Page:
We carefully removed the IMH from the ascending aortic wall, being sure not to leave any mobile components with in the aortic lumen which would pose a major risk for embolization and stroke. We then evaluated the integrity of the aortic valve and root and determined that the tricuspid aortic valve was functioning well with pliable cusps and there were no significant IMH or aneurysmal changes in the aortic root. As such, we resected the ascending aorta to the level of the sinotubular junction and sewed a 28 mm Dacron graft in a telescoping end-to-end fashion using running 4-0 Prolene (Figure 2B).

Circulatory arrest and aortic resection

After reaching a nadir temperature of 25 °C, we initiated circulatory arrest by decreasing flows to 1.5 liters per minute through the right axillary artery and placed a clamp at the base of the common innominate and left common carotid trunk (bovine arch; Figure 2C,D). We then resected the involved ascending aorta and proximal aortic arch to prepare for a zone 2 anastamosis. We could observe the area where the aorta had ruptured and the associated pseudoaneurysm which we also resected; however, there remained a very thinned aortic wall on the lesser curve of the zone 2 arch to perform the anastomosis. We feel that the Thoraflex collar and distal FET greatly enhance the hemostasis and security of this anastomosis particularly when the aortic wall is fragile as in an acute type A aortic dissection or acute IMH.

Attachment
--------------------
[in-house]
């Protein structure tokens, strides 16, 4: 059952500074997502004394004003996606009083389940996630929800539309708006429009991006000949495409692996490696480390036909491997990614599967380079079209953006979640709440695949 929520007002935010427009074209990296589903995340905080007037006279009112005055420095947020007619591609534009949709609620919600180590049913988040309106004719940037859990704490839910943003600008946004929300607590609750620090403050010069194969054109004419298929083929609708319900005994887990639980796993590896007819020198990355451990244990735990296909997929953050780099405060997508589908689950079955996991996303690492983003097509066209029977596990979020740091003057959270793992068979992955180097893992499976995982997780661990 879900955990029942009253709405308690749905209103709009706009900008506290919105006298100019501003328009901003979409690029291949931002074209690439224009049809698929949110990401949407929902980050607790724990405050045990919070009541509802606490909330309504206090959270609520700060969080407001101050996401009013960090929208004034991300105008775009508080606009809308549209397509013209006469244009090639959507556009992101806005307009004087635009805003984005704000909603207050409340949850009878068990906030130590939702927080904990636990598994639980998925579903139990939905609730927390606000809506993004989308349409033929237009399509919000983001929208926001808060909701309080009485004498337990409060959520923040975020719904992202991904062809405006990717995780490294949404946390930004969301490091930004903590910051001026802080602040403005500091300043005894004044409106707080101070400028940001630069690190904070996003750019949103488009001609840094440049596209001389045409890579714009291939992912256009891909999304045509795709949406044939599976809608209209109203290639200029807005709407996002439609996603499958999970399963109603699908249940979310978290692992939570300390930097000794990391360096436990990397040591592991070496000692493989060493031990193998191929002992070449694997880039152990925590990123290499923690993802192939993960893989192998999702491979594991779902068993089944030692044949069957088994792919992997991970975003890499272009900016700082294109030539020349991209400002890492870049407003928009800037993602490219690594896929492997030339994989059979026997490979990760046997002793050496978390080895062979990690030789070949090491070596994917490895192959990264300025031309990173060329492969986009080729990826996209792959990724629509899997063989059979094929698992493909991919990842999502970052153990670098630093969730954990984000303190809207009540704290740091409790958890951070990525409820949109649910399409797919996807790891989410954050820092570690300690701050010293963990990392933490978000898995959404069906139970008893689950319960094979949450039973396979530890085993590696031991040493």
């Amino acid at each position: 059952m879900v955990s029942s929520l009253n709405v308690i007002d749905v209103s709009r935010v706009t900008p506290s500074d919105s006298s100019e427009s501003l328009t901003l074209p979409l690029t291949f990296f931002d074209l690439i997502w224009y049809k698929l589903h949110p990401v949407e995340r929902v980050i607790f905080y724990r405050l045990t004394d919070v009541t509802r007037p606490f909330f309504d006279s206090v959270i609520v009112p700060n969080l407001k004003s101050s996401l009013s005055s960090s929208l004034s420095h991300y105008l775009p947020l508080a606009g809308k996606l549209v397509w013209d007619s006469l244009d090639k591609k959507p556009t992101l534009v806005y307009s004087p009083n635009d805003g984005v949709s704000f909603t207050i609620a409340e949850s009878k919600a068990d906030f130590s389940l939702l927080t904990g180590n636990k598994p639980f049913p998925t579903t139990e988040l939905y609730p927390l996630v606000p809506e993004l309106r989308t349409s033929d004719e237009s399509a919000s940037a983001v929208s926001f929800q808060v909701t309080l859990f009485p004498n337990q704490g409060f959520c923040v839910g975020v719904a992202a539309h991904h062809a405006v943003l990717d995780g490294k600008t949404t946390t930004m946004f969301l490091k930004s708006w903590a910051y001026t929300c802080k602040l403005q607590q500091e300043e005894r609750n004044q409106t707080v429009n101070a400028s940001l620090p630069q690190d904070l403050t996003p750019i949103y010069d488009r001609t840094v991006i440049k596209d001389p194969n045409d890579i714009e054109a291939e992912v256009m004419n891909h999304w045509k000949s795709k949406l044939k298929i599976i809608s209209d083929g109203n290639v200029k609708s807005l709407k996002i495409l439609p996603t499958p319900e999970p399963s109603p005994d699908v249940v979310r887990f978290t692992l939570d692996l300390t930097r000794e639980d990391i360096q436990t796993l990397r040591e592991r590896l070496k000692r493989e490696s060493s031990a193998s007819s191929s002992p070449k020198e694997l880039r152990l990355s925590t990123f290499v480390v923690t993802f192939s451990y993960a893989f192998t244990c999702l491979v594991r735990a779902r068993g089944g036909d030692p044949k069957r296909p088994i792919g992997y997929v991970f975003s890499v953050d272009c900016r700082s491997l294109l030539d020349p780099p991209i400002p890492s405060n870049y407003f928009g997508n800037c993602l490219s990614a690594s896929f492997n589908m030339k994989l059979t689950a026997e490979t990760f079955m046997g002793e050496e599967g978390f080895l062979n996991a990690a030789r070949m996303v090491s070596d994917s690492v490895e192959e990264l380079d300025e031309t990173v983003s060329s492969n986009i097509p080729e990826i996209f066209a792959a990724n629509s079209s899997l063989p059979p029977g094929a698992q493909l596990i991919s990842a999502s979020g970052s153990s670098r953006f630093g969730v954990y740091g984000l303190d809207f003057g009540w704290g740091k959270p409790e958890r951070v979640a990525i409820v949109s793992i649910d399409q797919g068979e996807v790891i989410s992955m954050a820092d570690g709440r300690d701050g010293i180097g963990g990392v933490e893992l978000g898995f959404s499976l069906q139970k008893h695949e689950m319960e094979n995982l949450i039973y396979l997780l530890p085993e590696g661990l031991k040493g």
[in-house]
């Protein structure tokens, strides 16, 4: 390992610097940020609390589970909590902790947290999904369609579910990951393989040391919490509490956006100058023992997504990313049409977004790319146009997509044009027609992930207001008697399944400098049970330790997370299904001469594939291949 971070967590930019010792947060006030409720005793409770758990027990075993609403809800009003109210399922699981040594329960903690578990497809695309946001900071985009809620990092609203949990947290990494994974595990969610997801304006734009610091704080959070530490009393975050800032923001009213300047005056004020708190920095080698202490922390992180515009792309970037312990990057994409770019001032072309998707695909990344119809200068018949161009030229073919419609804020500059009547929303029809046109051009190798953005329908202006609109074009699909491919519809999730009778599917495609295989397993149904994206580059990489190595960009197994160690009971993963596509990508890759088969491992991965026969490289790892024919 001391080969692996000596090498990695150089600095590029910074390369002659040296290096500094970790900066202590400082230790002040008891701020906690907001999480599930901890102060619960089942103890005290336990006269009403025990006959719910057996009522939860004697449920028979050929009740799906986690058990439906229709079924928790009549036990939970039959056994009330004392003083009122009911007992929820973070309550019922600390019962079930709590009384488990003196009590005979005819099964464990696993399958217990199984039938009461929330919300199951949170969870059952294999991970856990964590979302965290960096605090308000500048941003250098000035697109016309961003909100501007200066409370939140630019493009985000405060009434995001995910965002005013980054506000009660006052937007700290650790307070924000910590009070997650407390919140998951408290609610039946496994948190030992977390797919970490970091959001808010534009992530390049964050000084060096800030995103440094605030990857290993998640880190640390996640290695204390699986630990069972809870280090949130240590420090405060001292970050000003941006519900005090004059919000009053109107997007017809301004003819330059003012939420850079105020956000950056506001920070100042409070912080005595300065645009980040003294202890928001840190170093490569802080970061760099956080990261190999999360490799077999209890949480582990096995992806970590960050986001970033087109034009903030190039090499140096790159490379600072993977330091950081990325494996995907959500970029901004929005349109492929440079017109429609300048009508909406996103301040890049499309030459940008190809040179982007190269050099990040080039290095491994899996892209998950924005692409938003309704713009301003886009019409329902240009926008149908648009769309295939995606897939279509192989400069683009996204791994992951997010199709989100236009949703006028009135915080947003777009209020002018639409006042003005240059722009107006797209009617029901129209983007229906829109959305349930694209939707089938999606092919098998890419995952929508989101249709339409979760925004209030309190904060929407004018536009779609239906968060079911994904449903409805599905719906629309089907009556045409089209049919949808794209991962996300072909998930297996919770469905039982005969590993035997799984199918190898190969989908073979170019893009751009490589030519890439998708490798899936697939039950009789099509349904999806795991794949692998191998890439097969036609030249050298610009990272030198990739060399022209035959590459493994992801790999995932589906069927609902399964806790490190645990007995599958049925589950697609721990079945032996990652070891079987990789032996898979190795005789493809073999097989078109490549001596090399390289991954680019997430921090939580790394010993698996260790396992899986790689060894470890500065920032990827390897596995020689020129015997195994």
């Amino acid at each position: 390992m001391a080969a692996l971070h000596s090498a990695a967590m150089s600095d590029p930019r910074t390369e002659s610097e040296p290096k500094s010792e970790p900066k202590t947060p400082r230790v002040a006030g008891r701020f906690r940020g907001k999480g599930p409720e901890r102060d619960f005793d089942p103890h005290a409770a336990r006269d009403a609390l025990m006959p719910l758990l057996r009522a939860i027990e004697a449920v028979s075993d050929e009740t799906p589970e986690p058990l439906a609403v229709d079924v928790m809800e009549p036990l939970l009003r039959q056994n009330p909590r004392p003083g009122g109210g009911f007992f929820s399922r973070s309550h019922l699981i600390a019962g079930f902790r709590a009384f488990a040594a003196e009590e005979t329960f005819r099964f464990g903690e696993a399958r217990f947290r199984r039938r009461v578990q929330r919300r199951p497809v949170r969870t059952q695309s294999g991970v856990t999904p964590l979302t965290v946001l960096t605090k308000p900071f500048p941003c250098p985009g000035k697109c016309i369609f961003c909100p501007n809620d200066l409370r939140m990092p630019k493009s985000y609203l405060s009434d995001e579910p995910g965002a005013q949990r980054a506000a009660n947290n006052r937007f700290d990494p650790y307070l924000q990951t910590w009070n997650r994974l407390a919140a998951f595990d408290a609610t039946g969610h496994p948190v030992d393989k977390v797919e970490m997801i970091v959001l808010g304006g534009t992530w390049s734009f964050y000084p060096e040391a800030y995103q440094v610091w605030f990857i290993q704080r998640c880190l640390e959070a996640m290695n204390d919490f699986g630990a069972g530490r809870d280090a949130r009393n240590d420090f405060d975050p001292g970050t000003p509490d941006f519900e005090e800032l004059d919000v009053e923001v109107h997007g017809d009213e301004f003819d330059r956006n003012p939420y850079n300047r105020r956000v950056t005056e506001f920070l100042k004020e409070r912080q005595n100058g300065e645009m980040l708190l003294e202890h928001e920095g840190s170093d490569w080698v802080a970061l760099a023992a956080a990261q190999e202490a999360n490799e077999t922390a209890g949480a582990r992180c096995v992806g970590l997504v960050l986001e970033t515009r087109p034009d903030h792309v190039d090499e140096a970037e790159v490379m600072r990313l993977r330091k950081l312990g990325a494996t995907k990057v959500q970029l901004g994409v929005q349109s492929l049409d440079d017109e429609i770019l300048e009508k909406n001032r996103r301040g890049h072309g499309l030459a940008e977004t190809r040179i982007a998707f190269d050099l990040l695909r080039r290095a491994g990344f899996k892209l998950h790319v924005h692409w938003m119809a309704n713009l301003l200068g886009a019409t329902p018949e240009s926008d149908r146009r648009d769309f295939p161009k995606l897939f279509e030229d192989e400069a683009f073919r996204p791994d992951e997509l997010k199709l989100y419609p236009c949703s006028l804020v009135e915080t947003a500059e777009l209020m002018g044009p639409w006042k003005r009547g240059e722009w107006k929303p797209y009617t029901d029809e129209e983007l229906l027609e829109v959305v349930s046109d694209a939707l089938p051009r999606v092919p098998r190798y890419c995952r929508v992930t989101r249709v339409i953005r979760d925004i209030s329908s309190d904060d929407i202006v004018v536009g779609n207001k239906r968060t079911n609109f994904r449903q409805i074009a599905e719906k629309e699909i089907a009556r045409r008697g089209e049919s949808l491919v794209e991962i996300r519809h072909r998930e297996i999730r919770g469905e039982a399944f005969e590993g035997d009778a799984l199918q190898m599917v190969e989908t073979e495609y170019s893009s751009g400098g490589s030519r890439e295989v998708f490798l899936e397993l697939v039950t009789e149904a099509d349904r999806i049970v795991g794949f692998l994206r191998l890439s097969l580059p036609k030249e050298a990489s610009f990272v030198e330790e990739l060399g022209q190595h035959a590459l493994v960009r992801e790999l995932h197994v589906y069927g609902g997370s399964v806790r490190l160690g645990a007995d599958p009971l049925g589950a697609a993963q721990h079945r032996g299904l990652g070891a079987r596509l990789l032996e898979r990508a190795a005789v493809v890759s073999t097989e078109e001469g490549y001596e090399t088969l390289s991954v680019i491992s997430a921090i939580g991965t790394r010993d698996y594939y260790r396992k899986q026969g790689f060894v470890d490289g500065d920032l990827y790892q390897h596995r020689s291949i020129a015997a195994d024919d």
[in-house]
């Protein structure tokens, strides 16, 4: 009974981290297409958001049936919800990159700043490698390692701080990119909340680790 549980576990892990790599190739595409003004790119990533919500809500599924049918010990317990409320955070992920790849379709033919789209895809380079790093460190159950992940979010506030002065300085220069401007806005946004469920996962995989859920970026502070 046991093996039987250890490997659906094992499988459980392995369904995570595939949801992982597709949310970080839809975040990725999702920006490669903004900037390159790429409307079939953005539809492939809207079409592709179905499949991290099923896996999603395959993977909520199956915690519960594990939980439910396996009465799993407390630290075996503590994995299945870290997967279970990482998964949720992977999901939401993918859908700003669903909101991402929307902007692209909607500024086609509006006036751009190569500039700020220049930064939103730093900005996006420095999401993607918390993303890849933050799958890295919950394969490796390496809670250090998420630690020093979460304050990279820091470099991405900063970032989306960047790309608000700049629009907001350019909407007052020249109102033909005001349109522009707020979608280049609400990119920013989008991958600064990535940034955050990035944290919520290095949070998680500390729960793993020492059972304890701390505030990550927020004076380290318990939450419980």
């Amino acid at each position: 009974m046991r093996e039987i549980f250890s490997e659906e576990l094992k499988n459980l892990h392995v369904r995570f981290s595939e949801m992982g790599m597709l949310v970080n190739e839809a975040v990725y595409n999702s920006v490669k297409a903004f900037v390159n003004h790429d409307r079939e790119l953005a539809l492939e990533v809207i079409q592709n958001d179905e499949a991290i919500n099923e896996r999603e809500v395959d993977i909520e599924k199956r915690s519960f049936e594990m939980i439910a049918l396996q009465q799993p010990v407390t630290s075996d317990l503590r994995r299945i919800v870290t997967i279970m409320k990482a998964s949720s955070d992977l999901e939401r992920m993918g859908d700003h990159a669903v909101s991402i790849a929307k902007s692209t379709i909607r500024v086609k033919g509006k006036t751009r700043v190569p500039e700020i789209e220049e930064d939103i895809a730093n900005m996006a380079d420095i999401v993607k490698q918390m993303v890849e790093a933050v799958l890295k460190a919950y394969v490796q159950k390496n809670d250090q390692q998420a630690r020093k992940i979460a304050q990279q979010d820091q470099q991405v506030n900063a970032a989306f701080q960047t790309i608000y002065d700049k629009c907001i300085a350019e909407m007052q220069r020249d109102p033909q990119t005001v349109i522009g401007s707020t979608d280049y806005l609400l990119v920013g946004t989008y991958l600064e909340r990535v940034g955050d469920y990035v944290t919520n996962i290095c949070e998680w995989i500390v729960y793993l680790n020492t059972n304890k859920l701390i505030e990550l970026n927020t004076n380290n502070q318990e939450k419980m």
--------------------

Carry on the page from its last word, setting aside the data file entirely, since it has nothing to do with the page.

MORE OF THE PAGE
Distal aortic anastomosis and Thoraflex graft deployment